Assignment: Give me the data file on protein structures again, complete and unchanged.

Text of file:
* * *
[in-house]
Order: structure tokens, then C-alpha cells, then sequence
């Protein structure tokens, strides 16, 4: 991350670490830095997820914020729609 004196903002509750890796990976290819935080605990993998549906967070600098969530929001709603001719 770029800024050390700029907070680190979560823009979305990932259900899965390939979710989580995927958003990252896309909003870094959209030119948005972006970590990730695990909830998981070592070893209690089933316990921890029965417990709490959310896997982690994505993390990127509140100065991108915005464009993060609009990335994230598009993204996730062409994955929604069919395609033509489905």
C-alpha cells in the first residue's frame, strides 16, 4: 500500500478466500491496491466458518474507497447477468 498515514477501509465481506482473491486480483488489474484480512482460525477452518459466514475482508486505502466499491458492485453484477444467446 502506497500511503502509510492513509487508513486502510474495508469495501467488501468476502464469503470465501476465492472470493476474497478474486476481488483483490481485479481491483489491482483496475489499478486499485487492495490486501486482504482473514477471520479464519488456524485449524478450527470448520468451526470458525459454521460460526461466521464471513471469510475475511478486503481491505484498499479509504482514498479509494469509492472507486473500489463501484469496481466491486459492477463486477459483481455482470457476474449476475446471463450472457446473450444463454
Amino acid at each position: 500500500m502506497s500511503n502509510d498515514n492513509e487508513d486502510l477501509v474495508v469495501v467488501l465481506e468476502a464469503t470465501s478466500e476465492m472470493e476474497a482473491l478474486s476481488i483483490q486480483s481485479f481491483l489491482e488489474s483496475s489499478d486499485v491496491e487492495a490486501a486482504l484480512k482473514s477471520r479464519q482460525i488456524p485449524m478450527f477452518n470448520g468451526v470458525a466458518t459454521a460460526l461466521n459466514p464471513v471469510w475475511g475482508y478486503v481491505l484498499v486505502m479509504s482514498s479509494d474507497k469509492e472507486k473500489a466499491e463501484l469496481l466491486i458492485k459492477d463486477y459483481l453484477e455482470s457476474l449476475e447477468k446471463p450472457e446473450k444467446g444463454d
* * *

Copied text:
[in-house]
Order: structure tokens, then C-alpha cells, then sequence
């Protein structure tokens, strides 16, 4: 991350670490830095997820914020729609 004196903002509750890796990976290819935080605990993998549906967070600098969530929001709603001719 770029800024050390700029907070680190979560823009979305990932259900899965390939979710989580995927958003990252896309909003870094959209030119948005972006970590990730695990909830998981070592070893209690089933316990921890029965417990709490959310896997982690994505993390990127509140100065991108915005464009993060609009990335994230598009993204996730062409994955929604069919395609033509489905």
C-alpha cells in the first residue's frame, strides 16, 4: 500500500478466500491496491466458518474507497447477468 498515514477501509465481506482473491486480483488489474484480512482460525477452518459466514475482508486505502466499491458492485453484477444467446 502506497500511503502509510492513509487508513486502510474495508469495501467488501468476502464469503470465501476465492472470493476474497478474486476481488483483490481485479481491483489491482483496475489499478486499485487492495490486501486482504482473514477471520479464519488456524485449524478450527470448520468451526470458525459454521460460526461466521464471513471469510475475511478486503481491505484498499479509504482514498479509494469509492472507486473500489463501484469496481466491486459492477463486477459483481455482470457476474449476475446471463450472457446473450444463454
Amino acid at each position: 500500500m502506497s500511503n502509510d498515514n492513509e487508513d486502510l477501509v474495508v469495501v467488501l465481506e468476502a464469503t470465501s478466500e476465492m472470493e476474497a482473491l478474486s476481488i483483490q486480483s481485479f481491483l489491482e488489474s483496475s489499478d486499485v491496491e487492495a490486501a486482504l484480512k482473514s477471520r479464519q482460525i488456524p485449524m478450527f477452518n470448520g468451526v470458525a466458518t459454521a460460526l461466521n459466514p464471513v471469510w475475511g475482508y478486503v481491505l484498499v486505502m479509504s482514498s479509494d474507497k469509492e472507486k473500489a466499491e463501484l469496481l466491486i458492485k459492477d463486477y459483481l453484477e455482470s457476474l449476475e447477468k446471463p450472457e446473450k444467446g444463454d